Finally, it was quite high and I let the reel spin out to just past the 50-meter (160-foot) mark, let's say 51 meters. As I hoped, it got up to a very high angle once or twice—with the help of some thermal activity, I'm pretty sure. That was the altitude record broken, simply due to the very high line-angle which I estimated to be about 70 degrees. There was not much sag in the line at all, I might add. Let's see ... calculate, calculate ... that means the kite was about 48 meters (150 feet) off the ground, not even allowing for any line stretch!

When the wind got a bit strong from time to time, I discovered another of the kite's characteristics. It would start to loop very tightly, with its 4-meter (12-foot) tail forming a three or four-loop corkscrew shape. It seemed like when it got like this, the tail wasn't doing its job very well. The fix was to walk quickly toward the kite to depower it completely. Then it would recover and race away in one direction or another, before eventually climbing high again. Maybe using two or three shorter tails instead of one long one will fix this looping problem? It's definitely something to try later! It's easy to change tails on MBK kites.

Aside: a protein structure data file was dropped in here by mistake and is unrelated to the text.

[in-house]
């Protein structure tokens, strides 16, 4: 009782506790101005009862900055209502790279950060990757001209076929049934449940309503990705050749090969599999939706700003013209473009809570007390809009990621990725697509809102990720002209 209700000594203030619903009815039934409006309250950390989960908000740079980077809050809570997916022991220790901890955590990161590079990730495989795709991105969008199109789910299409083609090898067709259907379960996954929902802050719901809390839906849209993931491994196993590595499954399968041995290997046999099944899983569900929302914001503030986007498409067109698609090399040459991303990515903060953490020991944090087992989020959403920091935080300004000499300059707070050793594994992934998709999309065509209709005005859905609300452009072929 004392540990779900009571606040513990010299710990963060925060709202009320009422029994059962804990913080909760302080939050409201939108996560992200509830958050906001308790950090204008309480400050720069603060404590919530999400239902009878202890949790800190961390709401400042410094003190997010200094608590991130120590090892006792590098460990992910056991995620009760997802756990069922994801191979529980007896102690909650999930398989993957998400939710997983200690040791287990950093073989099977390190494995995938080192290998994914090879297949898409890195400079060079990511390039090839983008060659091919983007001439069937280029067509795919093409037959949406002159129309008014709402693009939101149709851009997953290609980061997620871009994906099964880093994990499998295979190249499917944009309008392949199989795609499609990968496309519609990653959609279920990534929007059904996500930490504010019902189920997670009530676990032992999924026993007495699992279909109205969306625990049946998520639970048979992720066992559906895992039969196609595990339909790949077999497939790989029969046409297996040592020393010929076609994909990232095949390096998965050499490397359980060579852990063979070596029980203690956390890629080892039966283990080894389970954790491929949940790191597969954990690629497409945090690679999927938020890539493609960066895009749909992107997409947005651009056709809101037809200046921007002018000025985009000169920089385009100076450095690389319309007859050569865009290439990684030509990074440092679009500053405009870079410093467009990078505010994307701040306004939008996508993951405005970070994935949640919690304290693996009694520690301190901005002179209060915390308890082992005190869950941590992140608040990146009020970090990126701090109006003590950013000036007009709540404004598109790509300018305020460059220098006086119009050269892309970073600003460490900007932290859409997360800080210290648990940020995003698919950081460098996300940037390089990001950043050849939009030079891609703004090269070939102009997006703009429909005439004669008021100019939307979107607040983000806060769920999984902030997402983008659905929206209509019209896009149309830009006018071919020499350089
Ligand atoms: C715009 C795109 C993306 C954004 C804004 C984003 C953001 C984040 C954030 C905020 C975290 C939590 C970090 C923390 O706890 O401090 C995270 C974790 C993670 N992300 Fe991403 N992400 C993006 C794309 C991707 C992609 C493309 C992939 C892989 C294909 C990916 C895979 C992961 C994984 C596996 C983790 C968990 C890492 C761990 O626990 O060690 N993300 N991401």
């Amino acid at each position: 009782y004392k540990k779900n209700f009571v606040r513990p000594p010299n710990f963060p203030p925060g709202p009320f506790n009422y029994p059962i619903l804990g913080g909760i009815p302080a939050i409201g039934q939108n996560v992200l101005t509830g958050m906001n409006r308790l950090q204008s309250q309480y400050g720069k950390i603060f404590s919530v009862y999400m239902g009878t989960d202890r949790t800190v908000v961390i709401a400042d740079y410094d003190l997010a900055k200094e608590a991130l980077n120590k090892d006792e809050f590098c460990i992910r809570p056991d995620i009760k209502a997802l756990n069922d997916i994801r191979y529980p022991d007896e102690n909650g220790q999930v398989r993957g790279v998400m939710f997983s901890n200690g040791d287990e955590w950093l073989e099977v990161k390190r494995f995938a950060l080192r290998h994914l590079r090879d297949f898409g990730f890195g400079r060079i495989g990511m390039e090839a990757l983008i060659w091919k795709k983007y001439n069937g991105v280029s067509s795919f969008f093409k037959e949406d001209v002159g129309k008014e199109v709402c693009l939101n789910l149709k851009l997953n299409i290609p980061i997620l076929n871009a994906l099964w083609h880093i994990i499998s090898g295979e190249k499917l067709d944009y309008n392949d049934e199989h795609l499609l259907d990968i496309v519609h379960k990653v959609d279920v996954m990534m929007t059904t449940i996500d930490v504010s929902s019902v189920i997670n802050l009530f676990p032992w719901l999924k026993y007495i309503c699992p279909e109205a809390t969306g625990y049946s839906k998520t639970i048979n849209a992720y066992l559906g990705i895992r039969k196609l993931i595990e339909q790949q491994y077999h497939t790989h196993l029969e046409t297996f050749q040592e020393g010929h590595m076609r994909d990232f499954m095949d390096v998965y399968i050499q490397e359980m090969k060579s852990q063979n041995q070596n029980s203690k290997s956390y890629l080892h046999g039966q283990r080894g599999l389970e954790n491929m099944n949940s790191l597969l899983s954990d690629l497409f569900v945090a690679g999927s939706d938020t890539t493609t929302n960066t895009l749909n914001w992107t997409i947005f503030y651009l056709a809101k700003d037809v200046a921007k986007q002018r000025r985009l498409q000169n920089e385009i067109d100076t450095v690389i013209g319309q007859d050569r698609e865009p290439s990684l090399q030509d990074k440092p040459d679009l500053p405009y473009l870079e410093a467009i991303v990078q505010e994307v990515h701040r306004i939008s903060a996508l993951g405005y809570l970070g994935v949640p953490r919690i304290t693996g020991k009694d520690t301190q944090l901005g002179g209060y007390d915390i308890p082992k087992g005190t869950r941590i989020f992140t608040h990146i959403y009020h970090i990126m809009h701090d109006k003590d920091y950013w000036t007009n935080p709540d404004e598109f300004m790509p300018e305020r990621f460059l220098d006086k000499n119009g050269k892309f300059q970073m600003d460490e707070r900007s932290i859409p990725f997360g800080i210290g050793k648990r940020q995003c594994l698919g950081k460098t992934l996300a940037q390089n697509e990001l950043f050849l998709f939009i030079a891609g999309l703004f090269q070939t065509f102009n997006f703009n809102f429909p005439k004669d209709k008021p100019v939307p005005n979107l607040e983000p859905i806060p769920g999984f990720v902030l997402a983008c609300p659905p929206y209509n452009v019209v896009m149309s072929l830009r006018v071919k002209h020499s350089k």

After the fun of breaking the altitude record it was time to try the Baby Sled. Maybe the duration record would fall now, with the decent breeze up there filling the more stable sled kite. I haven't flown this for a while. Surprisingly, this little shop-bought kite felt like a bit of a dog after flying the delta! It took much more breeze to get up there, and (being a sled) tended to hang around the 30 to 40-degree mark in terms of line angle. It came close to breaking the duration record, but Aren was a very naughty boy and pulled out my yellow kite-bag and let it go in the breeze. This was just at the very moment I was trying to keep the sled in the air during a lull in the breeze! I ran forward and grabbed the bag, but that's all it took for the sled to hit the deck from about 5 meters (16 feet) up, unfortunately. Oh well, there's always another day.